Interview: Laoye Jaiyeola
How can the government and the private sector work together to encourage inclusive growth?
LAOYE JAIYEOLA: Collaboration between the private and public sector is critical to foster sustainable economic growth, and NESG’s purpose is to facilitate dialogue between government and business. Our objective is to create an environment in which businesses can thrive. In some ways, engaging with the government has become more complicated over time. Beyond the executive office, we must work with legislators in the National Assembly to ensure effective laws. As a federation, states are independent and critical actors in the nation’s development. The private sector has had to learn – and continues to learn – how to balance the various levels of government engagement.
Regarding NESG’s interaction with the federal government, we work primarily with the National Planning Commission (NPC). The head of the NPC is Vice-President Osinbajo, who also chairs the National Economic Council. In conjunction with the NPC, we have created policy commissions through which we engage with Parliament. These policy commissions are designed to facilitate a conversation between the private sector and the government in an effort to improve the business climate. Each commission focuses on a different sector or theme, and is comprised of individuals from the business community, civil society and government.
To what extent can lower oil prices act as a catalyst for the diversification of Nigeria’s economy?
JAIYEOLA: Unfortunately, when oil prices were high, Nigeria did not take the difficult but necessary steps to diversify its economy. With lower oil prices, the country must face the reality that business is not as usual and that diversification is no longer a luxury but a necessity. The Buhari administration was elected to act on the promise of fighting corruption and reducing inefficiencies in the economy, both of which can help reduce Nigeria’s reliance on oil. One example of the government’s progress thus far is the Treasury Single Account, which is designed to improve the transparency and accountability of public finances by centrally collecting revenues due to the federal government or any of its agencies.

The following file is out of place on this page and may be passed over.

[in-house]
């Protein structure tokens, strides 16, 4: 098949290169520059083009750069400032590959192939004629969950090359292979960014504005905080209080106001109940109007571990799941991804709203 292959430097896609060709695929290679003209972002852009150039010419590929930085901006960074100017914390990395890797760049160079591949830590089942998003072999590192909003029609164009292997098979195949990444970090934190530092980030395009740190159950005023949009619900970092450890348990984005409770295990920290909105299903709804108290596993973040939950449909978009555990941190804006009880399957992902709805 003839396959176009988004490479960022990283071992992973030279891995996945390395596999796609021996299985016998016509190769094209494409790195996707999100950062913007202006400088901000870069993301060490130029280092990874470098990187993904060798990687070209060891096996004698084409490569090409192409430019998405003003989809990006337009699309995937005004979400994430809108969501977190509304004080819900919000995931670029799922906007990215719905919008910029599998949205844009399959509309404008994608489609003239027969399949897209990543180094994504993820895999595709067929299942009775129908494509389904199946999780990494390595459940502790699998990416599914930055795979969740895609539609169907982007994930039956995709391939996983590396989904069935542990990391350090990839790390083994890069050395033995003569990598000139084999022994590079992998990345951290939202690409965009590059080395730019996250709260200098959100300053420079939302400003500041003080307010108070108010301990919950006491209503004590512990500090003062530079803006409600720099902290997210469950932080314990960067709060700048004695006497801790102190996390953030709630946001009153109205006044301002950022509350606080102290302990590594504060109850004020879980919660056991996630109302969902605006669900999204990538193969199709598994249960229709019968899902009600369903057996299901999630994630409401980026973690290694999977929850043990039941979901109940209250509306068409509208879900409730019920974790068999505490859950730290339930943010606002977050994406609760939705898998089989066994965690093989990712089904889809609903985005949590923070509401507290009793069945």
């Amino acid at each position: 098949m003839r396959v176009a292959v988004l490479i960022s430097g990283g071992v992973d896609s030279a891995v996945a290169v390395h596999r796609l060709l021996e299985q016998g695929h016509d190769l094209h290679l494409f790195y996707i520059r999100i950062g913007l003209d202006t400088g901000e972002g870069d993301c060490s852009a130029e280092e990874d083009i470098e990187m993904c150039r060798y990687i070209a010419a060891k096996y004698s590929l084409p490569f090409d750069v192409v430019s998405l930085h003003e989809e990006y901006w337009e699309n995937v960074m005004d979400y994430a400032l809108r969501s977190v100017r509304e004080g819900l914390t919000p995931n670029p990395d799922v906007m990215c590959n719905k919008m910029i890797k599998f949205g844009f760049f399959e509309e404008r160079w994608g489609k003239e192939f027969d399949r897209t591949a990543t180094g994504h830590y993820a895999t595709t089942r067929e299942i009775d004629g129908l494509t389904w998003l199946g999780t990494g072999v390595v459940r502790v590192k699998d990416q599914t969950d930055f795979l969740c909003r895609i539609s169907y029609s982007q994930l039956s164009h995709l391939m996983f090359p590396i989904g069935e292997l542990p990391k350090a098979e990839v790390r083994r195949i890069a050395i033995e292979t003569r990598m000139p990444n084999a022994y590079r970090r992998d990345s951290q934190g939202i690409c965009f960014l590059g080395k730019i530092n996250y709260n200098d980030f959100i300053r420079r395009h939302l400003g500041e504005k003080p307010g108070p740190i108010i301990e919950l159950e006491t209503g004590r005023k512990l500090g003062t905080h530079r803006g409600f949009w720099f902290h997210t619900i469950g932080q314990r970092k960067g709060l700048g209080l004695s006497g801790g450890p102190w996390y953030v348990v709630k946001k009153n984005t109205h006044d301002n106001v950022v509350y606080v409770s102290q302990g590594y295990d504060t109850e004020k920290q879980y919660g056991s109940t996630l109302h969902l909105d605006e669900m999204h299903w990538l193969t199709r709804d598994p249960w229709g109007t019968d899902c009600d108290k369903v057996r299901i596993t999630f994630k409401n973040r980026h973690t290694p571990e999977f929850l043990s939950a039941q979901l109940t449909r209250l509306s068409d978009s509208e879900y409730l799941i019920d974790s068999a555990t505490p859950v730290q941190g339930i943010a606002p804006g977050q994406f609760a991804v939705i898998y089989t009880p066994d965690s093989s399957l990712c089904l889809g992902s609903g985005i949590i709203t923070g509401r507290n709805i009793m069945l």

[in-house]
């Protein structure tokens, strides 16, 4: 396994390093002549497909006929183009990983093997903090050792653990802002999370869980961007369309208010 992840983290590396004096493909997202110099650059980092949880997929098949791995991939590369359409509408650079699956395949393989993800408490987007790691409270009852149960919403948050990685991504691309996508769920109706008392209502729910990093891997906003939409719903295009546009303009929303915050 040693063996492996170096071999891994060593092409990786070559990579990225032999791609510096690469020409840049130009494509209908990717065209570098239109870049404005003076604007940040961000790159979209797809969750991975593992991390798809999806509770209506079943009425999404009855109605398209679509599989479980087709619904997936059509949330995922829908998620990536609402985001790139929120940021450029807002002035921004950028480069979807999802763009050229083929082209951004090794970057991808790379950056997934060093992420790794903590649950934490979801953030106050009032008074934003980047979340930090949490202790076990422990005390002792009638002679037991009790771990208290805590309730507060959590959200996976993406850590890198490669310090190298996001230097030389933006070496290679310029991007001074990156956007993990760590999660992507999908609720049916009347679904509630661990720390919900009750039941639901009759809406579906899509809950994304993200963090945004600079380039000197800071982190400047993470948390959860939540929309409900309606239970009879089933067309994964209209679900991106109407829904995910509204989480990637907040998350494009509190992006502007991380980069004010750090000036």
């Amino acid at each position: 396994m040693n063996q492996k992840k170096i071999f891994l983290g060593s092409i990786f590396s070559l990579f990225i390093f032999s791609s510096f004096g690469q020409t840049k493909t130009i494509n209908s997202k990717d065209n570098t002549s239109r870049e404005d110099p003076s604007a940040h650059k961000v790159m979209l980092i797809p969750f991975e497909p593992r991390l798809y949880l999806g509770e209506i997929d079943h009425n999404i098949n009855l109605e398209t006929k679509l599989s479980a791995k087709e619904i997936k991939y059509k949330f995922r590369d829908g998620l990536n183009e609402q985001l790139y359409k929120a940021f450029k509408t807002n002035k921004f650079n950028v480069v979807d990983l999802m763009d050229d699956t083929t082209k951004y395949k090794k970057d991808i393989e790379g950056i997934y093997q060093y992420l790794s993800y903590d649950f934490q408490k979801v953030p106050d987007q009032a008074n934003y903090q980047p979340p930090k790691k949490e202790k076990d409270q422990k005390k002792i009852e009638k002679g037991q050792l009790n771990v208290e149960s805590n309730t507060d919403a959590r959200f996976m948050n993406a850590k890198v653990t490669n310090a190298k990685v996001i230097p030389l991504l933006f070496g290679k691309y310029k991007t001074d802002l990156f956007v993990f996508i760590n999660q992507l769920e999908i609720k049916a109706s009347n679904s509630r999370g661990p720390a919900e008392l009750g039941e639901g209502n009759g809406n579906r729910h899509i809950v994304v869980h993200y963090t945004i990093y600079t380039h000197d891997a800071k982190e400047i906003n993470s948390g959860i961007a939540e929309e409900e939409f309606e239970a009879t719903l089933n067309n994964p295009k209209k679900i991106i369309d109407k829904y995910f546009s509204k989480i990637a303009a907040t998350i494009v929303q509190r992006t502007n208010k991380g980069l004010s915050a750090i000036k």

Many companies in Nigeria are often hindered by the web of licences and permits required to do business. This also creates an environment conducive to corruption. We believe the removal of some of these requirements would unlock the potential of certain segments of the economy. In many ways, the drop in oil prices could be a blessing in disguise for Nigeria and help improve the foundation of its economy.
What are some of the primary obstacles to conducting business in Nigeria?
JAIYEOLA: Corruption raises the cost of doing business in Nigeria, and it is ultimately the consumer who bears the burden. If Nigeria can demonstrate a meaningful reduction in corruption, foreign investors will increasingly view Nigeria as an attractive destination. We believe that the number of opportunities for graft can be reduced by liberalising the economy and lessening the number of required permits and licences. This is the case at both the federal and state level.
How has the recent transition of power created a sense of momentum in Nigeria?
JAIYEOLA: The success of the 2015 presidential elections has had a positive impact. Prior to the elections, many Nigerians were worried. People relocated for fear of instability, and businesses were drawing up contingency plans in preparation for political volatility. However, Nigeria ultimately enjoyed a peaceful transition of power – it was the first time an opposition party democratically beat an incumbent party in 16 years. The success of the election instilled a sense of pride and momentum throughout the country.
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